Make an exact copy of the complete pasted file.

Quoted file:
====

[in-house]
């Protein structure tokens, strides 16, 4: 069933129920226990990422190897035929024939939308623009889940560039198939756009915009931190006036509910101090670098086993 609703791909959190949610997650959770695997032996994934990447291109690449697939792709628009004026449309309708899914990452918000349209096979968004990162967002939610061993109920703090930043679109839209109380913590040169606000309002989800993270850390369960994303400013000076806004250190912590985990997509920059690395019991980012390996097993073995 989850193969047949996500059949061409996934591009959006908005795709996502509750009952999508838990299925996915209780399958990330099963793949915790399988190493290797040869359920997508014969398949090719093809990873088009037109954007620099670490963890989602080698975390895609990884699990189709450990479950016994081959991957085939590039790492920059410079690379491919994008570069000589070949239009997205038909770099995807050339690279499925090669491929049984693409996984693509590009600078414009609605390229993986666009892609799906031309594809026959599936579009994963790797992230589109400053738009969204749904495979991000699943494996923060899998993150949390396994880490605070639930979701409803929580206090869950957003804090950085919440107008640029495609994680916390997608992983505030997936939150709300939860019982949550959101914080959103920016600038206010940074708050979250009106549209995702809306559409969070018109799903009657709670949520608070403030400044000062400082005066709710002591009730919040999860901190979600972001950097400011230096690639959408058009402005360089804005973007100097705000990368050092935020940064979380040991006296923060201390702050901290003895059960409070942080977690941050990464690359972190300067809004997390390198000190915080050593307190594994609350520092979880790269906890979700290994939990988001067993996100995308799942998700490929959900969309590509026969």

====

[in-house]
């Protein structure tokens, strides 16, 4: 069933129920226990990422190897035929024939939308623009889940560039198939756009915009931190006036509910101090670098086993 609703791909959190949610997650959770695997032996994934990447291109690449697939792709628009004026449309309708899914990452918000349209096979968004990162967002939610061993109920703090930043679109839209109380913590040169606000309002989800993270850390369960994303400013000076806004250190912590985990997509920059690395019991980012390996097993073995 989850193969047949996500059949061409996934591009959006908005795709996502509750009952999508838990299925996915209780399958990330099963793949915790399988190493290797040869359920997508014969398949090719093809990873088009037109954007620099670490963890989602080698975390895609990884699990189709450990479950016994081959991957085939590039790492920059410079690379491919994008570069000589070949239009997205038909770099995807050339690279499925090669491929049984693409996984693509590009600078414009609605390229993986666009892609799906031309594809026959599936579009994963790797992230589109400053738009969204749904495979991000699943494996923060899998993150949390396994880490605070639930979701409803929580206090869950957003804090950085919440107008640029495609994680916390997608992983505030997936939150709300939860019982949550959101914080959103920016600038206010940074708050979250009106549209995702809306559409969070018109799903009657709670949520608070403030400044000062400082005066709710002591009730919040999860901190979600972001950097400011230096690639959408058009402005360089804005973007100097705000990368050092935020940064979380040991006296923060201390702050901290003895059960409070942080977690941050990464690359972190300067809004997390390198000190915080050593307190594994609350520092979880790269906890979700290994939990988001067993996100995308799942998700490929959900969309590509026969």